"Both Employees and Local Residents Deserve Better Digital Services" – Riihimäki DigiJoko Seeks a Common Language for Service Providers

"The big question is how to change the operating models. At the heart of the matter are municipal-based models." This is how Kari Ora, financial and administrative director of Riihimäki, sums up the output of the DigiJoko pilot program.

Heidi Hammarsten, 20.05.2021

Read this article in Finnish

What kind of training is created when the participants themselves are involved in designing it from the very beginning? This has been tested in Riihimäki in the DigiJoko pilot program, which ends in May. The idea originated from discussions between the management of the City of Riihimäki and Kuntien Tiera.

“Tiera supports municipalities in developing customer-oriented approaches and digitizing services. We have often considered how to respond to the challenges of change in municipalities with a new kind of training program. The idea was born of training carried out together with Aalto EE,” says Jyrki Halttunen, CEO of Kuntien Tiera.

There are indeed many of these challenges to change – municipalities are bombarded with them from the right and left. There is health and social services reform, longer compulsory education, a tightening economy, and an aging population.

We have often considered how to respond to the challenges of change in municipalities with a new kind of training program."

“It is hoped that municipalities and companies will be able to digitize services regardless of time and place. Within municipalities, on the other hand, 150,000 to 200,000 workers will retire over the next ten years, and fewer people will be hired to replace them. This requires more efficient work and automation. Future municipal employees will want to do their work in a modern way,” Halttunen states.

During the coming council term, Riihimäki has pushed through a change program and worked on a new strategy. According to the chairman of the city board, Miia Nahkuri, the main challenges for the city are related to the change in the age structure of the population.

"It has been estimated that, in ten years, Riihimäki will have about 30 percent fewer children than now. Municipalities are increasingly competing for residents," Nahkuri says.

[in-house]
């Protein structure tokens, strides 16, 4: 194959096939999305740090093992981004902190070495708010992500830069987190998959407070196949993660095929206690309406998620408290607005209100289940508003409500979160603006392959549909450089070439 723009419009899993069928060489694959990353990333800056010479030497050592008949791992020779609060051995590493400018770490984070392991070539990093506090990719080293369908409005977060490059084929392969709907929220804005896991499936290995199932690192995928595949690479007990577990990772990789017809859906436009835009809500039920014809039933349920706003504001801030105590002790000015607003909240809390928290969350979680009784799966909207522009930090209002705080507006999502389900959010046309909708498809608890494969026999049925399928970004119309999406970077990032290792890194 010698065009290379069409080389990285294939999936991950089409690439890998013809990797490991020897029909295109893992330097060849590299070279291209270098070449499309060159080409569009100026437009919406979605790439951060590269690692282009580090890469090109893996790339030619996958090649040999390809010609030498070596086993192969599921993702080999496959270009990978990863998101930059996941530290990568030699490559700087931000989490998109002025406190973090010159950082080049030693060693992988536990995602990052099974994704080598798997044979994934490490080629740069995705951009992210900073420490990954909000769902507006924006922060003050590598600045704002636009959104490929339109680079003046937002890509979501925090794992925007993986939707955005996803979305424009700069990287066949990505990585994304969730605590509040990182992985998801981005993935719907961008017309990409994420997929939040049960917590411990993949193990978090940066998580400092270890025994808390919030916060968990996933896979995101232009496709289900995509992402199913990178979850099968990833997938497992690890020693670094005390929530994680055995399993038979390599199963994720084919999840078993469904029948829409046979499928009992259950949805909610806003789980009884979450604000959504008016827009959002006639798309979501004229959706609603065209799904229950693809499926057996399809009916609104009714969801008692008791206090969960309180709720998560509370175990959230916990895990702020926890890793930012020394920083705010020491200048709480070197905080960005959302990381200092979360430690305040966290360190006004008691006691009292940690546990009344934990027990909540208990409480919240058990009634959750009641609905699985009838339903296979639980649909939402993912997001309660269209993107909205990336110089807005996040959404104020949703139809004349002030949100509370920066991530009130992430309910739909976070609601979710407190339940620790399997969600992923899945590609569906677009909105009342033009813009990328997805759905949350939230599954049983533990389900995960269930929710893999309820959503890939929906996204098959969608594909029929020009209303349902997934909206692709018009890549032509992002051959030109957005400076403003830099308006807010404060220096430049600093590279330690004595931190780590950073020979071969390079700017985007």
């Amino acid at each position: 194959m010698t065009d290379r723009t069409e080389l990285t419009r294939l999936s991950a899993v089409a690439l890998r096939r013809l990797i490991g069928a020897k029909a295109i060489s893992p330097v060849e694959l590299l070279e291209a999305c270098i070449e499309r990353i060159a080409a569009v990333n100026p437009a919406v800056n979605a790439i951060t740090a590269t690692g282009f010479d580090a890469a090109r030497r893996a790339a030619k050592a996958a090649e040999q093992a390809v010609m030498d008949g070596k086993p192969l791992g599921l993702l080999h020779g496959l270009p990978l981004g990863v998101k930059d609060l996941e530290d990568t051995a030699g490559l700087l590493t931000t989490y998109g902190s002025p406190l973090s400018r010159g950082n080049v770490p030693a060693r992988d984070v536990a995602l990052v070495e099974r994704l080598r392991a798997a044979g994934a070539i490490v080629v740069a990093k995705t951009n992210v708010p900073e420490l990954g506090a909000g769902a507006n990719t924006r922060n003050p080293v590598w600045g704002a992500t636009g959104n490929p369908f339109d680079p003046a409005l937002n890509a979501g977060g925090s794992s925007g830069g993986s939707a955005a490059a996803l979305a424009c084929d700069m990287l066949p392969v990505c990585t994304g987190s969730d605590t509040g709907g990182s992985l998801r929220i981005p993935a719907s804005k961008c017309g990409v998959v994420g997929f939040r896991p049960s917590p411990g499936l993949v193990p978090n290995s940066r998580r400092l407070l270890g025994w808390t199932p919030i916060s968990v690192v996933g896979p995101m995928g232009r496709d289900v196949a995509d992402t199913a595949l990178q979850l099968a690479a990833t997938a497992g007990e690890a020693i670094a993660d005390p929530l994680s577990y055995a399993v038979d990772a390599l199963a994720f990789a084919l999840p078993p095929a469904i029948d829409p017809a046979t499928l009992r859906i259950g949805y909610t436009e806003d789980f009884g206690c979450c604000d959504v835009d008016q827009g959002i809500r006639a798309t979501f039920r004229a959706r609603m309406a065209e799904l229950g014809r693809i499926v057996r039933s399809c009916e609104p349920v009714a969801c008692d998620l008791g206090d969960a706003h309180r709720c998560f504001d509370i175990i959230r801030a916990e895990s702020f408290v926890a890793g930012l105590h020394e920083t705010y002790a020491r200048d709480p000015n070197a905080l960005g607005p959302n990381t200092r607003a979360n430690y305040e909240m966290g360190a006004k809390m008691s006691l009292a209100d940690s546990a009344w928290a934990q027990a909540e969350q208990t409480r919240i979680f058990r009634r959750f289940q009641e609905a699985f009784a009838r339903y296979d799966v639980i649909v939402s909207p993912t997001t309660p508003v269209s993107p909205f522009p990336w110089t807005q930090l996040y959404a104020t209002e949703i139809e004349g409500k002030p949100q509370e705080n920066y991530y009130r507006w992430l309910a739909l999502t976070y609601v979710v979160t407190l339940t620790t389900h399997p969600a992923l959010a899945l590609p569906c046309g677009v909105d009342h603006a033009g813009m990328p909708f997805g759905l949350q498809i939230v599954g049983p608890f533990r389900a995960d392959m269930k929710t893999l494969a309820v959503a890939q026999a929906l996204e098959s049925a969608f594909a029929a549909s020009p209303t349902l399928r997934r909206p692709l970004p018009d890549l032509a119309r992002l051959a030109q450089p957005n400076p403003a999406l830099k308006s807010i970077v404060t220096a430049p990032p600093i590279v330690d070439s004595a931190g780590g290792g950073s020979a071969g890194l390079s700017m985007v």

The challenge is inclusion and community

According to Nahkuri, if there is provincial health and social services, this presents an opportunity for the municipality to develop in a new direction.

"DigiJoko also aims to have efficient services in the future that are produced in a customer-oriented manner. This also involves the inclusion of local residents and the challenge of communality. It is important that we bring about visible changes for the residents. Both employees and residents deserve better digital services,” says Nahkuri.

The tight economic situation of municipalities is also a challenge. Nahkuri hopes to see more cooperation between companies, communities, and local residents in the area.

Kuntien Tiera offers municipalities both IT outsourcing services and new types of digital solutions and applications for various industries, such as social services, education and training, as well as land use and construction management. Riihimäki is one of Tiera's outsourcing customers, and broader cooperation is also planned.

"Tiera has a view of what is going on in the municipalities. The goal has been for us to develop good practices here as well,” says Kari Ora, financial and administrative director of Riihimäki, who has been involved in DigiJoko already in the planning phase of the program.

A broader change in thinking is needed

According to Ora, the customers' perspective has been actively represented in the planning of the training program.

“We wanted to advance a broader change in thinking and culture, and the goal of this training package was to support it. The themes are structured in such a way that the program includes cultural change, changes in operations and processes, and a look into the future,” lists Ora.

The training modules deal with both the impact of job change on municipalities and the changing role of the manager. Consideration will also be given to how digitalization and the platform economy should be reflected in the city's strategy and how the city's financial management could be better linked to services. The last module deals with building an industry-free organization.